Britain bolster a strong team once again and can only build upon the shockingly embarrassing performance of 2013 in the Florence rain. The biggest negative for the Brits will be how the course does not play to the strengths of their riders’ Grand Tour mountain pedigree. Instead they are likely to ride exclusively for their burgeoning classics man Ben Swift, who rode to an impressive 3rd place at this year’s Milan-San Remo. With Chris Froome, Geraint Thomas and Pete Kennaugh all at his disposal throughout the day, he will be one of the most well protected riders for the entire race. Considering he is approaching the prime of his career, winning the World Championship title would be the perfect way to announce himself as a big name.
The man who beat Ben Swift to his first ever monument was Alexander Kristoff, a rider who often benefits from extremely gruelling conditions on a regular basis it would seem. The current reigning Milan-San Remo champion is likely to savour the terrain and distance of the Road Race, saving his energy for a late surge amongst the seemingly inevitable select group which will contest the title. Earlier in the year he did get the beating of Fabian Cancellara and Ben Swift, but a greater depth of competitors is likely to prevent a repeat.
Another impressive performance on that day was Sonny Colbrelli, a man who seems to exhibit his best form when everyone around him is suffering like a dog. Having demonstrated his solid form at the Tour of Britain, Colbrelli made the cut for Italy’s squad and could end up being their best performer when all is said and done.
Alejandro Valverde is all too familiar with the podium positions at the Worlds and will be eager to finally claim his gold medal at his home event. With the lack of a late steep ramp which saw him take La Flèche Wallonne this year, Valverde is only likely to benefit from a very small group reaching the line and displaying his solid sprinting skills in order to win.
Another man who will benefit from a hard ridden race over the day’s climbs could be France’s Tony Gallopin. He has shown fantastic form in the recent weeks since completing the Vuelta, placing highly behind Simon Gerran’s performance’s at the two Canadian GPs’. If he manages to slip into a very small bunch to contest the finish, he does have a rapid kick to ensure he is favourite amongst any other escapees.
On a good day, another serious favourite for the win might just be Poland’s Michal Kwiatkowski, a rider who has been consistent in the classics recently. His performance at the Tour of Britain a few weeks ago suggested that the young man is in good form, even taking a win on stage 4 from a very late surging attack. During his time at the Tour of Britain, he also displayed his talents for attacking on downhill sections during Stage 2, a talent which may benefit him in his attempts to win the stripes. Should he be in the mix during the deciding moments, he is a likely individual to instigate a last minute attack in order to prevent a bunch kick.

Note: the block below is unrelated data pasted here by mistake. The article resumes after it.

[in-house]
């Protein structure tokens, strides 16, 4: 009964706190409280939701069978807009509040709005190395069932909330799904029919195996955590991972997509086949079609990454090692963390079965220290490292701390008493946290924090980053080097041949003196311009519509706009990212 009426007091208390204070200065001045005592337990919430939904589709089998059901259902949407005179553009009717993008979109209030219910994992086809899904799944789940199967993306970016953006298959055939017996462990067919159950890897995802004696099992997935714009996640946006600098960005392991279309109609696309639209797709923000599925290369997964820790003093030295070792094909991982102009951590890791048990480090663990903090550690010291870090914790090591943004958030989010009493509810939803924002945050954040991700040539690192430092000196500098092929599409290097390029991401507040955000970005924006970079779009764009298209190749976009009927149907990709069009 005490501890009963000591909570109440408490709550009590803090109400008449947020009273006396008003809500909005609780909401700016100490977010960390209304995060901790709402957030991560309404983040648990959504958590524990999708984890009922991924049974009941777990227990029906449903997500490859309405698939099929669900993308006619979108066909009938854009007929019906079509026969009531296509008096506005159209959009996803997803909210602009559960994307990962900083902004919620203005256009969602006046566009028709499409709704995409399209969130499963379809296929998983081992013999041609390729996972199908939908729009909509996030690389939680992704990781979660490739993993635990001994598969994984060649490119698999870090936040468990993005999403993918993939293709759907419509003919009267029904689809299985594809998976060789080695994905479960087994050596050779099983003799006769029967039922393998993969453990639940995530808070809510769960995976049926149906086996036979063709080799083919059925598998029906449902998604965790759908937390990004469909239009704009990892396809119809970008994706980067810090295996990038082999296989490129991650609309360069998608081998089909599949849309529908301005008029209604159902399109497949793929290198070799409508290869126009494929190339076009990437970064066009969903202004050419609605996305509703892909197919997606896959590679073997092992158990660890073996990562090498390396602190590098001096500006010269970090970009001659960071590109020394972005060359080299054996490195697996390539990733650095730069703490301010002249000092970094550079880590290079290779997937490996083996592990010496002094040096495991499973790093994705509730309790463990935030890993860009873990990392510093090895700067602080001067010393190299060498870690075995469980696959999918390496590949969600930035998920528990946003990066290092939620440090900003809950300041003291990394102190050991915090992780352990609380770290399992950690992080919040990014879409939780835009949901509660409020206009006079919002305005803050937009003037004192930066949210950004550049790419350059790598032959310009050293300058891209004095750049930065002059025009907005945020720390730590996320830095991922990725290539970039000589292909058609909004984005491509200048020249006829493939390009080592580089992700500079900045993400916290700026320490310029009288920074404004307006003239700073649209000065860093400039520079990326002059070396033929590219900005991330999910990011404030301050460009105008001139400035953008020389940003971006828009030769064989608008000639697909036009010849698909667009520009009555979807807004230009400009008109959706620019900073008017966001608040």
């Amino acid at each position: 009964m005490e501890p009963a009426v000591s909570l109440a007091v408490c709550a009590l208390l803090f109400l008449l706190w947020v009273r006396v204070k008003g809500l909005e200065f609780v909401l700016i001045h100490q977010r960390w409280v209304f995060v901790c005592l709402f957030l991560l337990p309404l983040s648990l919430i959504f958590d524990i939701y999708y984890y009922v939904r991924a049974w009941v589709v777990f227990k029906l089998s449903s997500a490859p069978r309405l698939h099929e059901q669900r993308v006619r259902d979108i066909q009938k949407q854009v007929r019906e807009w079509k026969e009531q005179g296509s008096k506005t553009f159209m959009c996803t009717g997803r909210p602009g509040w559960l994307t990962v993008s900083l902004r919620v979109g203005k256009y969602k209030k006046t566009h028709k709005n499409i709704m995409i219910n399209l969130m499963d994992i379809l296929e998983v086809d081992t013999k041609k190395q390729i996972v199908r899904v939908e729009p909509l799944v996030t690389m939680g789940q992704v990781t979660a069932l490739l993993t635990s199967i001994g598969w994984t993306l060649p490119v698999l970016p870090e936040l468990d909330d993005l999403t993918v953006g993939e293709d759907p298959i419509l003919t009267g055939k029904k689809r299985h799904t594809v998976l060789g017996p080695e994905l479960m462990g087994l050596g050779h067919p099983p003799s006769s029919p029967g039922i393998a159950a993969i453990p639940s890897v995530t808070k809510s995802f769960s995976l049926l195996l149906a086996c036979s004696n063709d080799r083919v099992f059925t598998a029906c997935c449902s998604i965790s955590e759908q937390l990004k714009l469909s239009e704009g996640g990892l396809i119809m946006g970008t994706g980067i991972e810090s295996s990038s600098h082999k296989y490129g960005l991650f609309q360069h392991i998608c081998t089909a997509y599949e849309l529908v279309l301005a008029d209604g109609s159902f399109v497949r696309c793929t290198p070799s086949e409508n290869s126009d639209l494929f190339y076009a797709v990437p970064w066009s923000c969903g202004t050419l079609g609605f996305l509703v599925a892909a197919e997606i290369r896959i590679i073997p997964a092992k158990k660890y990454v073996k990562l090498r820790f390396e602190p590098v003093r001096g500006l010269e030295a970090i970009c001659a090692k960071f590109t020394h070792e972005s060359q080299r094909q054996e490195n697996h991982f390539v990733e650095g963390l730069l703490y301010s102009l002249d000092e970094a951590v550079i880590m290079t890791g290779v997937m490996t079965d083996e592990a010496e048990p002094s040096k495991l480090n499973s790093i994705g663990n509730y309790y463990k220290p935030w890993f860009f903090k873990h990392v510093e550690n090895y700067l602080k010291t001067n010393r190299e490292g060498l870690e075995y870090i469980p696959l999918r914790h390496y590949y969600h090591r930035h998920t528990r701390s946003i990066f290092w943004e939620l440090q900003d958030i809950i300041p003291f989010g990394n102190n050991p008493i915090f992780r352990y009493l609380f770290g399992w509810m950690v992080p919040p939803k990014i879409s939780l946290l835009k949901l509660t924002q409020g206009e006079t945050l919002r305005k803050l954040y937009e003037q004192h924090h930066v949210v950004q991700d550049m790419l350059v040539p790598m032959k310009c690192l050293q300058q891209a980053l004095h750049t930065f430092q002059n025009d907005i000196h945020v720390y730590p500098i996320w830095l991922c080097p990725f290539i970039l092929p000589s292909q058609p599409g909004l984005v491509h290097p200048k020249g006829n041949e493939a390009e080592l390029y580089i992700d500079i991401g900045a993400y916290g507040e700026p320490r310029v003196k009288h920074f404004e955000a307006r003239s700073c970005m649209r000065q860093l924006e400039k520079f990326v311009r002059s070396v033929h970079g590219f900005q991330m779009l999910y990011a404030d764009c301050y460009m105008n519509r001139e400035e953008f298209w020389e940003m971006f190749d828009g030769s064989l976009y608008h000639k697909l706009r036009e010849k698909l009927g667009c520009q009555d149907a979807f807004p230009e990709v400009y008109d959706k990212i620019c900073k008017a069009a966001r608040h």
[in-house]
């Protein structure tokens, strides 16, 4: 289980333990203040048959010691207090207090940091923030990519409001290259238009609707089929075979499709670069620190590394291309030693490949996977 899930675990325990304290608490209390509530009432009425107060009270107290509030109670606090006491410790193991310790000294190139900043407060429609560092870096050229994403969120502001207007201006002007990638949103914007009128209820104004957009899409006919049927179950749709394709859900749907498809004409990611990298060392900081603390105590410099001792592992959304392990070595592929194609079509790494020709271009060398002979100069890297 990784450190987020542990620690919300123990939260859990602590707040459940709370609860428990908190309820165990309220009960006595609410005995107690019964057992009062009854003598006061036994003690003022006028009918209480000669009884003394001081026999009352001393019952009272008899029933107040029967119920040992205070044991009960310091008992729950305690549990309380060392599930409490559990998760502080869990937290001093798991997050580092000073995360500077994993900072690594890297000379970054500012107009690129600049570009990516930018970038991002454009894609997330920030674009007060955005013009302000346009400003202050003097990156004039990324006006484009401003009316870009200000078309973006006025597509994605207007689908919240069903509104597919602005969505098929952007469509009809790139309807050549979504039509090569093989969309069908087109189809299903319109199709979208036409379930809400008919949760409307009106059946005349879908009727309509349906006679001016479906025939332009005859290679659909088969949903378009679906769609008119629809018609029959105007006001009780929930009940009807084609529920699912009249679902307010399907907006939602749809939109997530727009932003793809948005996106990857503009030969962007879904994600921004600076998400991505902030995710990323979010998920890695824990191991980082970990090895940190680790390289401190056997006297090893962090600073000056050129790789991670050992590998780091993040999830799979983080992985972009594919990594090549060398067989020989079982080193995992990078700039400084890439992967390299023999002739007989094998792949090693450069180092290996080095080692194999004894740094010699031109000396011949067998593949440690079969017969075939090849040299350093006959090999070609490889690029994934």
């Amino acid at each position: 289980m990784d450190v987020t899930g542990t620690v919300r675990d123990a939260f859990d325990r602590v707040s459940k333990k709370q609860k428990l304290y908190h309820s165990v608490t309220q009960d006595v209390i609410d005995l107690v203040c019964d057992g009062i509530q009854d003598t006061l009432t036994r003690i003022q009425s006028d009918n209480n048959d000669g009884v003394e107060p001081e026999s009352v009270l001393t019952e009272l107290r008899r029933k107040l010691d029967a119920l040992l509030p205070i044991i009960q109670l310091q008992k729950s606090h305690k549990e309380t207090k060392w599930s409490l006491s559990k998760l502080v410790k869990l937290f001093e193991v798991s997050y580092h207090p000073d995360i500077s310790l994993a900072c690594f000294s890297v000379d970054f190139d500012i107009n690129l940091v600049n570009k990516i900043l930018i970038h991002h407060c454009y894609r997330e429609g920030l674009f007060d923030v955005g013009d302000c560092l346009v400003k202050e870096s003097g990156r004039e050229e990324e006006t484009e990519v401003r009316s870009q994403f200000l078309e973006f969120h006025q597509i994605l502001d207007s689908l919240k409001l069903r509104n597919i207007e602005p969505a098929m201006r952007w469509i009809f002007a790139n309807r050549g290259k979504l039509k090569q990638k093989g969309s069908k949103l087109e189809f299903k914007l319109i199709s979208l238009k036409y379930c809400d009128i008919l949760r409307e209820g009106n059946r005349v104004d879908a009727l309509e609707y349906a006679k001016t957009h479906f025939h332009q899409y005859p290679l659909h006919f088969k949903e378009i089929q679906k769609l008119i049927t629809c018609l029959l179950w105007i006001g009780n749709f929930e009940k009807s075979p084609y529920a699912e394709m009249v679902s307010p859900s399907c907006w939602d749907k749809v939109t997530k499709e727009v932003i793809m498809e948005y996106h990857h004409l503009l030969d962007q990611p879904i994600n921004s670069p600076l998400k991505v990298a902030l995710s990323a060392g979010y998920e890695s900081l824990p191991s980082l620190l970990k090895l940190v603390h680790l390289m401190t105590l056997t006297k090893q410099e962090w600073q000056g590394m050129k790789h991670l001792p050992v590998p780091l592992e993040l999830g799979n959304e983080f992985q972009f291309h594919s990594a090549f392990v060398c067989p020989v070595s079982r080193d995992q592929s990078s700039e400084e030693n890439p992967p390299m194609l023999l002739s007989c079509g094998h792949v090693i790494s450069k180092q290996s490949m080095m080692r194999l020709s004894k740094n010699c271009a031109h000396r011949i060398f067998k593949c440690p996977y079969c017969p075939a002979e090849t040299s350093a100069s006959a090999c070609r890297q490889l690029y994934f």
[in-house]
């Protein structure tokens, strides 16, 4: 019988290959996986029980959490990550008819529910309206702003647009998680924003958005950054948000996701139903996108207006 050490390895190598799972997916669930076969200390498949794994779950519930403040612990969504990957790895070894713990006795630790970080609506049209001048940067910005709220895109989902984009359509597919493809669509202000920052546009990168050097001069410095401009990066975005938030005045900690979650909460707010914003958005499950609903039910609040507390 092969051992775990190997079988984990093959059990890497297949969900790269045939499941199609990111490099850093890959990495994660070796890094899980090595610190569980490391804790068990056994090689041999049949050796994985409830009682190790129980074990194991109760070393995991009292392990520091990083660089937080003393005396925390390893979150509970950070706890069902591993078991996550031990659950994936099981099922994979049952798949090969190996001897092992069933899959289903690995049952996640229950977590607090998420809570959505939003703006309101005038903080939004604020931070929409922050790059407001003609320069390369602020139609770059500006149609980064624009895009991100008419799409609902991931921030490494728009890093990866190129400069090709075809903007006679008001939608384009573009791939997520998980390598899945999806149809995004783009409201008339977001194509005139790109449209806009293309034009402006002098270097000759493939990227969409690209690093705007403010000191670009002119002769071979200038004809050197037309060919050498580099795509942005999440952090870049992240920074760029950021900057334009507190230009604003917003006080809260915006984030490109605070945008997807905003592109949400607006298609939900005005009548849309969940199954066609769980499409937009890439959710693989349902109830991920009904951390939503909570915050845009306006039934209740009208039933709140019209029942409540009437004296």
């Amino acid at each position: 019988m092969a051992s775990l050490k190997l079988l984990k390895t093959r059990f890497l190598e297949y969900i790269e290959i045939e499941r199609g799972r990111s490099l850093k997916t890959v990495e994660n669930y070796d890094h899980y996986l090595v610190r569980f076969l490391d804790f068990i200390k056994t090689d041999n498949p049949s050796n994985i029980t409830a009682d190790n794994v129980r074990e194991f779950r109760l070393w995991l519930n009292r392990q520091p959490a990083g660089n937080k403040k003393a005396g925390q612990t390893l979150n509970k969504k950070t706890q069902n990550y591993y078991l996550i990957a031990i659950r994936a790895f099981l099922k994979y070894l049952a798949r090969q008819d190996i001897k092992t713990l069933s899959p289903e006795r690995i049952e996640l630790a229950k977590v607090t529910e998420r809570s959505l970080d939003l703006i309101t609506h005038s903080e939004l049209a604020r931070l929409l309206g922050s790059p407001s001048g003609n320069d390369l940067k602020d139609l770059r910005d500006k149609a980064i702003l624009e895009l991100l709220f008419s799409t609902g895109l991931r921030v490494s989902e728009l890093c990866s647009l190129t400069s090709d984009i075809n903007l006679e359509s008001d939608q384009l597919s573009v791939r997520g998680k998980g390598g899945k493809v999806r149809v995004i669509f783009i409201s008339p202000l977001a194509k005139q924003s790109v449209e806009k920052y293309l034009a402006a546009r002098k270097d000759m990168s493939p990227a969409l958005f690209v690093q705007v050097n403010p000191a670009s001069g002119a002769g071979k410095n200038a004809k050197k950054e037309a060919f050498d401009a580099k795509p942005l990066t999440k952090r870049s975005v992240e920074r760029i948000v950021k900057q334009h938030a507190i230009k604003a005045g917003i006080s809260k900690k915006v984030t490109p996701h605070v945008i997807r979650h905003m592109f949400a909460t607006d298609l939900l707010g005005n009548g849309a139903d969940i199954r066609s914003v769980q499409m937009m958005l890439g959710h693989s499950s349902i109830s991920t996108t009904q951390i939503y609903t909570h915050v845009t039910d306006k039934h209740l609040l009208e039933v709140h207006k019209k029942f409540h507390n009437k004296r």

Should the Polish rider attempt such a move, he is likely to find a small army of allies in the latter stages of the race. Ramunas Navardauskas, Daniel Martin, Daryl Impey, Zdeněk Štybar and Jelle Vanendert will all be interested should a late break form in the final 10km or so. Some outsiders who have displayed a knack for winning over similar distances and terrains are Tom Dumoulin, Romain Bardet and Giampaolo Caruso – these could all place in the top ten with favourable conditions.
Not many races prove to be a greater headache than the World’s Road Race when it comes to picking a winner. The likelihood is that a sprint finish of 20 – 30 riders will contest the win at the end, something which John Degekolb would usually be the clear favourite for. However, he has recently had to spend time in hospital, but he would only be riding Sunday’s race if he thought it was possible to win. Although Simon Gerrans is most people’s pick for the win, Michael Matthews would appear to suit the final stages more than his compatriot and has proven his ability against the strong sprinters at this year’s Vuelta on several occasions. Cancellara’s willingness to ditch the Time Trial in order to focus upon the Road Race would suggest he will do everything to be a key protagonist when it comes down to duking it out for the rainbow bands. Assuming that nobody manages to get away on the final descent, a sprint finish should be Degenkolb’s for the taking.
1st Degenkolb 2nd Cancellara 3rd Matthews